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FiveThirtyEight forecast: Joe Biden will win Iowa caucus

Based on the averages, FiveThirtyEight determines Biden has a 1-in-3 chance of winning the most votes.
Election 2020 Joe Biden

We’re just over a week out from Iowa’s first-in-the-nation caucuses, and FiveThirtyEight has predicted former Vice President Joe Biden to win.

FiveThirtyEight, an extension of ABC News focused on statistical analysis of opinion polls as well as politics and economics, uses a Primary Model to forecast the outcomes of each state’s caucuses and primaries.

Something to keep in mind: the model is a forecast of how the elections may take place on their scheduled days, not a telling of what elections would look like if they happened today. FiveThirtyEight also notes that there is plenty of margin for error, and that there isn’t really a way to definitively predict the outcomes of any given race.

Generally, the farther out the primary or caucus is, the harder it is to forecast. But Nate Silver, FiveThirtyEight’s Editor-in-Chief, recognizes that even Iowa’s caucuses, which are just 10 days away, have their share of possibilities.

So, with the multitude of factors in mind, FiveThirtyEight forecasts Biden to come out on top in Iowa.

Biden has been the favorite to win Iowa for most of the campaign process. He was ahead substantially in the polls early on, leading by as much as 16 percent above the next-highest candidate, Sen. Bernie Sanders, in May 2019.

Biden’s numbers have dropped since then, with surges from Sanders, former South Bend, Ind. Mayor Pete Buttigieg and Sen. Elizabeth Warren, all three of which have led in the polls at points throughout the process.

But as of Jan. 24, Biden back on top with 21.4 percent of the vote, according to FiveThirtyEight.

His lead is significantly narrower than it was in May, as Sanders is in second, only down about three percent. Buttigieg and Warren are still very much in it as well, and their race for third is about as tight as they come, showing 16.4 and 16.2 percent of the vote, respectively.

Those numbers, which FiveThirtyEight provides, are an average of all recent polls based on their quality, recency and sample size. So there is the constant possibility of change, depending on when new polls are released and where they come from.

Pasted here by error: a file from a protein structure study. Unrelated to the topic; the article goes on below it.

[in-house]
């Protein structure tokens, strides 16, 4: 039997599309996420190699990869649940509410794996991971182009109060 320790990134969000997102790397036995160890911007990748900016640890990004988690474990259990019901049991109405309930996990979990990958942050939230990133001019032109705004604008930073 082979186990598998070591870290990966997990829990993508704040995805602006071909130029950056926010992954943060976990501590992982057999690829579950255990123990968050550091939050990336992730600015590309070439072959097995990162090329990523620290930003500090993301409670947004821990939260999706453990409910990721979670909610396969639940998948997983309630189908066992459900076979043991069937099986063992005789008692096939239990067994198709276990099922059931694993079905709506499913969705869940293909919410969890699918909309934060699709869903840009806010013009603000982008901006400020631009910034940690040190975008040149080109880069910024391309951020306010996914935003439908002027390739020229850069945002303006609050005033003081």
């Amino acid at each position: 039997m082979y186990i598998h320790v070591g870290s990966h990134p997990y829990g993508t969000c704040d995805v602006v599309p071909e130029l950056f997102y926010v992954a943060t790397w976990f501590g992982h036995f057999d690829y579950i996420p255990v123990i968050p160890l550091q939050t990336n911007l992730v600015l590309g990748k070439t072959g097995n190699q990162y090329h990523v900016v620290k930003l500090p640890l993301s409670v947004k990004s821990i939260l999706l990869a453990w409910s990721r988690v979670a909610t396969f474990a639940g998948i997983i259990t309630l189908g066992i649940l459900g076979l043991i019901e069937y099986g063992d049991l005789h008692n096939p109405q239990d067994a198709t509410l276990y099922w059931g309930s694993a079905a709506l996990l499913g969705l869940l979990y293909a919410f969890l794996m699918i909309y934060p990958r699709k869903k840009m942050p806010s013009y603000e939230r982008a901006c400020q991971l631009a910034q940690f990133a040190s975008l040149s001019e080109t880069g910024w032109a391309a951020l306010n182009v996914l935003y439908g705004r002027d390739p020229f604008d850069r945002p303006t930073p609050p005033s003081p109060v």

According to FiveThirtyEight, Biden takes anywhere from eight to 47 percent in 80 percent of simulations, which averages out to 28 percent of the vote. That’s the highest average of any of the democratic candidates, with Sanders behind him at 22 percent.

Based on the averages, FiveThirtyEight determines Biden has a 1-in-3 chance of winning the most votes, the highest among candidates. Just behind him is Sanders with a one-in-four chance, Buttigieg with a one-in-five chance and Warren with a one-in-six chance.

The margin widens significantly after that, with the next-highest after Warren, Amy Klobuchar, sitting at a 1-in-30 chance to take the victory in Iowa.

But it’s not just the individual votes that matter.

Iowa awards 41 pledged delegates: 14 come based on statewide vote, and the other 27 are disbursed across the four congressional districts and awarded based on voting throughout the specific districts.

As far as delegate predictions go, Biden is forecast to win an average of 13 delegates, with the number ranging between zero and 23 delegates in 80 percent of simulations. Based on that number, his chances jump up to 2-in-5 (37 percent) to win the most delegates, as opposed to the 1-in-3 (33 percent) chance to get the most votes.

Sanders, Buttigieg and Warren aren’t far behind. Sanders averages 10 delegates, while Buttigieg and Warren both average eight.

With all that being said, a forecast is a forecast (you know, like in weather).

Meet the Democratic candidates running for president

Colorado Senator Michael Bennet

Former Vice President Joe Biden

Former Mayor of New York City Michael Bloomberg

Former South Bend, Ind. Mayor Pete Buttigieg

Former Maryland Congressman John Delaney

Hawaii Congresswoman Tulsi Gabbard

Minnesota Senator Amy Klobuchar

Former Massachusetts Governor Deval Patrick

Vermont Senator Bernie Sanders

Billionaire Tom Steyer

Massachusetts Senator Elizabeth Warren

Businessman Andrew Yang